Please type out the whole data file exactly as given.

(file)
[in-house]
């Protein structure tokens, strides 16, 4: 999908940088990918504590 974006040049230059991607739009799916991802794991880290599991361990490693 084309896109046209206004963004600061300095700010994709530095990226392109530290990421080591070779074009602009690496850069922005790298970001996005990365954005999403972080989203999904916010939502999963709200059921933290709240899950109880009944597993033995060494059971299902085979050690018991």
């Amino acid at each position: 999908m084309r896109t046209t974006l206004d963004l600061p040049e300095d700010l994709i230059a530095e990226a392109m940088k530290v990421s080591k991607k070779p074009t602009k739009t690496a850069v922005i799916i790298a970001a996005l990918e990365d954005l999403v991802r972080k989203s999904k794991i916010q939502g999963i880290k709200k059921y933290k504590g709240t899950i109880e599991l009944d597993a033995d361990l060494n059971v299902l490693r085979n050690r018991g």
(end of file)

[in-house]
């Protein structure tokens, strides 16, 4: 999908940088990918504590 974006040049230059991607739009799916991802794991880290599991361990490693 084309896109046209206004963004600061300095700010994709530095990226392109530290990421080591070779074009602009690496850069922005790298970001996005990365954005999403972080989203999904916010939502999963709200059921933290709240899950109880009944597993033995060494059971299902085979050690018991």
């Amino acid at each position: 999908m084309r896109t046209t974006l206004d963004l600061p040049e300095d700010l994709i230059a530095e990226a392109m940088k530290v990421s080591k991607k070779p074009t602009k739009t690496a850069v922005i799916i790298a970001a996005l990918e990365d954005l999403v991802r972080k989203s999904k794991i916010q939502g999963i880290k709200k059921y933290k504590g709240t899950i109880e599991l009944d597993a033995d361990l060494n059971v299902l490693r085979n050690r018991g």